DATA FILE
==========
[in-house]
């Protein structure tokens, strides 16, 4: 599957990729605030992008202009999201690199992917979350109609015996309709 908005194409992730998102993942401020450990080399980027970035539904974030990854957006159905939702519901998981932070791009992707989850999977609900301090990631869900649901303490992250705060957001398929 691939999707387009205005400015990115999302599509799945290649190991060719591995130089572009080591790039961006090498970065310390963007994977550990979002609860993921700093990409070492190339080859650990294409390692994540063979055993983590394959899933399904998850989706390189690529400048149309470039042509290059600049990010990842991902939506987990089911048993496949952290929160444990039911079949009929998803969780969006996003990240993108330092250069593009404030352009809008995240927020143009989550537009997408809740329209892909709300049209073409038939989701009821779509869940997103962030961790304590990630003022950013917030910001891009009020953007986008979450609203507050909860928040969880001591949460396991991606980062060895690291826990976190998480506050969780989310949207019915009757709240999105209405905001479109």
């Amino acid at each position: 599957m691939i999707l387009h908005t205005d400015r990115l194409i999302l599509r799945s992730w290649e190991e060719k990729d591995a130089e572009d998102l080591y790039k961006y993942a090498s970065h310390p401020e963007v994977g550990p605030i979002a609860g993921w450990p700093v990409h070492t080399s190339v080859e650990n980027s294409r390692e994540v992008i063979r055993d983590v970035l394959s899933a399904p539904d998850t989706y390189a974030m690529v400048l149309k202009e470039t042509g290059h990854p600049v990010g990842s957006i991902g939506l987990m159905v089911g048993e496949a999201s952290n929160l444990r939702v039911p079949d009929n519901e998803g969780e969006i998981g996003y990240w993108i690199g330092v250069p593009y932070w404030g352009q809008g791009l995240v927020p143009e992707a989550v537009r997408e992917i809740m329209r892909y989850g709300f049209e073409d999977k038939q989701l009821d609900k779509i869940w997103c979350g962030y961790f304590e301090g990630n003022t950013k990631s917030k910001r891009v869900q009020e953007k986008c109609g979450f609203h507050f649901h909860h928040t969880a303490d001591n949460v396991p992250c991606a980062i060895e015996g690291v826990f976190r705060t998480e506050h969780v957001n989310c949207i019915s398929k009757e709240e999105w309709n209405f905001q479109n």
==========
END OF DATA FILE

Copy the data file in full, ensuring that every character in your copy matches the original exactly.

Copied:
[in-house]
């Protein structure tokens, strides 16, 4: 599957990729605030992008202009999201690199992917979350109609015996309709 908005194409992730998102993942401020450990080399980027970035539904974030990854957006159905939702519901998981932070791009992707989850999977609900301090990631869900649901303490992250705060957001398929 691939999707387009205005400015990115999302599509799945290649190991060719591995130089572009080591790039961006090498970065310390963007994977550990979002609860993921700093990409070492190339080859650990294409390692994540063979055993983590394959899933399904998850989706390189690529400048149309470039042509290059600049990010990842991902939506987990089911048993496949952290929160444990039911079949009929998803969780969006996003990240993108330092250069593009404030352009809008995240927020143009989550537009997408809740329209892909709300049209073409038939989701009821779509869940997103962030961790304590990630003022950013917030910001891009009020953007986008979450609203507050909860928040969880001591949460396991991606980062060895690291826990976190998480506050969780989310949207019915009757709240999105209405905001479109």
């Amino acid at each position: 599957m691939i999707l387009h908005t205005d400015r990115l194409i999302l599509r799945s992730w290649e190991e060719k990729d591995a130089e572009d998102l080591y790039k961006y993942a090498s970065h310390p401020e963007v994977g550990p605030i979002a609860g993921w450990p700093v990409h070492t080399s190339v080859e650990n980027s294409r390692e994540v992008i063979r055993d983590v970035l394959s899933a399904p539904d998850t989706y390189a974030m690529v400048l149309k202009e470039t042509g290059h990854p600049v990010g990842s957006i991902g939506l987990m159905v089911g048993e496949a999201s952290n929160l444990r939702v039911p079949d009929n519901e998803g969780e969006i998981g996003y990240w993108i690199g330092v250069p593009y932070w404030g352009q809008g791009l995240v927020p143009e992707a989550v537009r997408e992917i809740m329209r892909y989850g709300f049209e073409d999977k038939q989701l009821d609900k779509i869940w997103c979350g962030y961790f304590e301090g990630n003022t950013k990631s917030k910001r891009v869900q009020e953007k986008c109609g979450f609203h507050f649901h909860h928040t969880a303490d001591n949460v396991p992250c991606a980062i060895e015996g690291v826990f976190r705060t998480e506050h969780v957001n989310c949207i019915s398929k009757e709240e999105w309709n209405f905001q479109n």